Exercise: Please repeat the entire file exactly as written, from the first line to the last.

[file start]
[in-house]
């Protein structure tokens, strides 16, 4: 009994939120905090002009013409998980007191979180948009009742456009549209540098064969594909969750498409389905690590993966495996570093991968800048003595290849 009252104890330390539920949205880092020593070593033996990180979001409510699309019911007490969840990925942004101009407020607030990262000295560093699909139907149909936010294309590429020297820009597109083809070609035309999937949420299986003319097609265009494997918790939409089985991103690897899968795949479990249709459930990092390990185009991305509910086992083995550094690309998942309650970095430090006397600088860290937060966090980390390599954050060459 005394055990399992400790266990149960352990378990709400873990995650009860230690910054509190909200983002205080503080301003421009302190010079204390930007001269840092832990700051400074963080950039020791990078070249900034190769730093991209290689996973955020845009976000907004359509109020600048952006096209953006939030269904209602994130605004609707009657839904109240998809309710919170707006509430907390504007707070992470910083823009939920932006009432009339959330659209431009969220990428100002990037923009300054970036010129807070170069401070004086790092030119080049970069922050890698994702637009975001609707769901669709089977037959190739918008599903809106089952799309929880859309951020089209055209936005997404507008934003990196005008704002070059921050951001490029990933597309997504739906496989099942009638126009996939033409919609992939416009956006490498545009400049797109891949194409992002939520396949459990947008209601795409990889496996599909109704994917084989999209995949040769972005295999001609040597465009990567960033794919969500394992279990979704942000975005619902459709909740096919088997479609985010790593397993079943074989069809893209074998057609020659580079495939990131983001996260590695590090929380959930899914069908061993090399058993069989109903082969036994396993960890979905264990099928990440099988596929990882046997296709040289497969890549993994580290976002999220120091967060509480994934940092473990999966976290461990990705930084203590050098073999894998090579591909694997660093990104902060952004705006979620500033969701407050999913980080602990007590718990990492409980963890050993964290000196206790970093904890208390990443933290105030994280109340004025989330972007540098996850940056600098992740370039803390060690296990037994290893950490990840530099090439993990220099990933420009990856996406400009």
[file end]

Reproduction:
[in-house]
């Protein structure tokens, strides 16, 4: 009994939120905090002009013409998980007191979180948009009742456009549209540098064969594909969750498409389905690590993966495996570093991968800048003595290849 009252104890330390539920949205880092020593070593033996990180979001409510699309019911007490969840990925942004101009407020607030990262000295560093699909139907149909936010294309590429020297820009597109083809070609035309999937949420299986003319097609265009494997918790939409089985991103690897899968795949479990249709459930990092390990185009991305509910086992083995550094690309998942309650970095430090006397600088860290937060966090980390390599954050060459 005394055990399992400790266990149960352990378990709400873990995650009860230690910054509190909200983002205080503080301003421009302190010079204390930007001269840092832990700051400074963080950039020791990078070249900034190769730093991209290689996973955020845009976000907004359509109020600048952006096209953006939030269904209602994130605004609707009657839904109240998809309710919170707006509430907390504007707070992470910083823009939920932006009432009339959330659209431009969220990428100002990037923009300054970036010129807070170069401070004086790092030119080049970069922050890698994702637009975001609707769901669709089977037959190739918008599903809106089952799309929880859309951020089209055209936005997404507008934003990196005008704002070059921050951001490029990933597309997504739906496989099942009638126009996939033409919609992939416009956006490498545009400049797109891949194409992002939520396949459990947008209601795409990889496996599909109704994917084989999209995949040769972005295999001609040597465009990567960033794919969500394992279990979704942000975005619902459709909740096919088997479609985010790593397993079943074989069809893209074998057609020659580079495939990131983001996260590695590090929380959930899914069908061993090399058993069989109903082969036994396993960890979905264990099928990440099988596929990882046997296709040289497969890549993994580290976002999220120091967060509480994934940092473990999966976290461990990705930084203590050098073999894998090579591909694997660093990104902060952004705006979620500033969701407050999913980080602990007590718990990492409980963890050993964290000196206790970093904890208390990443933290105030994280109340004025989330972007540098996850940056600098992740370039803390060690296990037994290893950490990840530099090439993990220099990933420009990856996406400009």